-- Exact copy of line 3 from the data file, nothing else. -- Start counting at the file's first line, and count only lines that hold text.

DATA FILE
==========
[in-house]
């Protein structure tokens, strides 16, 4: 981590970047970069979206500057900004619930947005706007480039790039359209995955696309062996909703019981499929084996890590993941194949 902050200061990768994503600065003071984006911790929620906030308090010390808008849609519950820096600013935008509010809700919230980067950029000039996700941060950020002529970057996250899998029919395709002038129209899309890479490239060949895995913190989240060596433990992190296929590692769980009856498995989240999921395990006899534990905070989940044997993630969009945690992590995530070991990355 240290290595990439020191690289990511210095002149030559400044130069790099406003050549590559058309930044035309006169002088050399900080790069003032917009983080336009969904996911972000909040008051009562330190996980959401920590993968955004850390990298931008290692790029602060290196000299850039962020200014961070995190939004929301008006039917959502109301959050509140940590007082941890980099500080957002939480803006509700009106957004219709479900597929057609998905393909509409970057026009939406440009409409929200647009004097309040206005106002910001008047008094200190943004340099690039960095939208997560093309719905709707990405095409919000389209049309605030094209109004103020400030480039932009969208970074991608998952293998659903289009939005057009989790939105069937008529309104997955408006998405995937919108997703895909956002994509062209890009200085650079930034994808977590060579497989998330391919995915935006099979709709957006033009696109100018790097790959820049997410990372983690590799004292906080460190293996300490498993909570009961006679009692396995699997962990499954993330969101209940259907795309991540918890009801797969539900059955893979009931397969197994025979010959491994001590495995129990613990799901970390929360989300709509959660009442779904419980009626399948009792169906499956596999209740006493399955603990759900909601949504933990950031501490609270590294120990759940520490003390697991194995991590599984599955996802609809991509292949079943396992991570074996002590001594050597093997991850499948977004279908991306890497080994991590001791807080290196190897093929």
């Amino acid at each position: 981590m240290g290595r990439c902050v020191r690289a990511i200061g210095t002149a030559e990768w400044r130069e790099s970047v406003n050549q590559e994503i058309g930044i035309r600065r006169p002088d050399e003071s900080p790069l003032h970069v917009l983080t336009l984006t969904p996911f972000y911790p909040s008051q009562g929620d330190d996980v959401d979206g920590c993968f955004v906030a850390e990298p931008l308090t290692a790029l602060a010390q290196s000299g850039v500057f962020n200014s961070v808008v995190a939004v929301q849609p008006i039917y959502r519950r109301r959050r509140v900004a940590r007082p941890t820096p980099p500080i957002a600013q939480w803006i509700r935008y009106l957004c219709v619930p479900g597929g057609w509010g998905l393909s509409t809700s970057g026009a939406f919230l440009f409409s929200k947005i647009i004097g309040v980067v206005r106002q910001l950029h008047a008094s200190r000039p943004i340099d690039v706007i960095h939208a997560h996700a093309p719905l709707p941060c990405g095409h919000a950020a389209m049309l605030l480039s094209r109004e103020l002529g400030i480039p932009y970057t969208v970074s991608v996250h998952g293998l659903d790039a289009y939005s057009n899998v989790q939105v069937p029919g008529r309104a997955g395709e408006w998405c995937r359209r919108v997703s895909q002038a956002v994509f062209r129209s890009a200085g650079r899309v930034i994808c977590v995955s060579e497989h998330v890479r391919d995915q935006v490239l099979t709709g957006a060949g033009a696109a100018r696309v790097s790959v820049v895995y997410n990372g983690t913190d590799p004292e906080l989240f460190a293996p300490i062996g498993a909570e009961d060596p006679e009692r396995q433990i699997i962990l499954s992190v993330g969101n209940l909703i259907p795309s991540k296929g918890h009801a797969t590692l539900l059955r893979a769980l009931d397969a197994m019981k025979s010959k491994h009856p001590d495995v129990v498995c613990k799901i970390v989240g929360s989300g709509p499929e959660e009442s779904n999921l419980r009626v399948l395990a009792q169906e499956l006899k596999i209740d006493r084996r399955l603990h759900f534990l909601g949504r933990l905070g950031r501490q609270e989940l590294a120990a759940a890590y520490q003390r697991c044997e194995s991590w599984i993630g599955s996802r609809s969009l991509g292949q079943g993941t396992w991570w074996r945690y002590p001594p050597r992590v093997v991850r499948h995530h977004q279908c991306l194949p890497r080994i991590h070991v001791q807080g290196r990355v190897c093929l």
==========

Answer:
């Amino acid at each position: 981590m240290g290595r990439c902050v020191r690289a990511i200061g210095t002149a030559e990768w400044r130069e790099s970047v406003n050549q590559e994503i058309g930044i035309r600065r006169p002088d050399e003071s900080p790069l003032h970069v917009l983080t336009l984006t969904p996911f972000y911790p909040s008051q009562g929620d330190d996980v959401d979206g920590c993968f955004v906030a850390e990298p931008l308090t290692a790029l602060a010390q290196s000299g850039v500057f962020n200014s961070v808008v995190a939004v929301q849609p008006i039917y959502r519950r109301r959050r509140v900004a940590r007082p941890t820096p980099p500080i957002a600013q939480w803006i509700r935008y009106l957004c219709v619930p479900g597929g057609w509010g998905l393909s509409t809700s970057g026009a939406f919230l440009f409409s929200k947005i647009i004097g309040v980067v206005r106002q910001l950029h008047a008094s200190r000039p943004i340099d690039v706007i960095h939208a997560h996700a093309p719905l709707p941060c990405g095409h919000a950020a389209m049309l605030l480039s094209r109004e103020l002529g400030i480039p932009y970057t969208v970074s991608v996250h998952g293998l659903d790039a289009y939005s057009n899998v989790q939105v069937p029919g008529r309104a997955g395709e408006w998405c995937r359209r919108v997703s895909q002038a956002v994509f062209r129209s890009a200085g650079r899309v930034i994808c977590v995955s060579e497989h998330v890479r391919d995915q935006v490239l099979t709709g957006a060949g033009a696109a100018r696309v790097s790959v820049v895995y997410n990372g983690t913190d590799p004292e906080l989240f460190a293996p300490i062996g498993a909570e009961d060596p006679e009692r396995q433990i699997i962990l499954s992190v993330g969101n209940l909703i259907p795309s991540k296929g918890h009801a797969t590692l539900l059955r893979a769980l009931d397969a197994m019981k025979s010959k491994h009856p001590d495995v129990v498995c613990k799901i970390v989240g929360s989300g709509p499929e959660e009442s779904n999921l419980r009626v399948l395990a009792q169906e499956l006899k596999i209740d006493r084996r399955l603990h759900f534990l909601g949504r933990l905070g950031r501490q609270e989940l590294a120990a759940a890590y520490q003390r697991c044997e194995s991590w599984i993630g599955s996802r609809s969009l991509g292949q079943g993941t396992w991570w074996r945690y002590p001594p050597r992590v093997v991850r499948h995530h977004q279908c991306l194949p890497r080994i991590h070991v001791q807080g290196r990355v190897c093929l």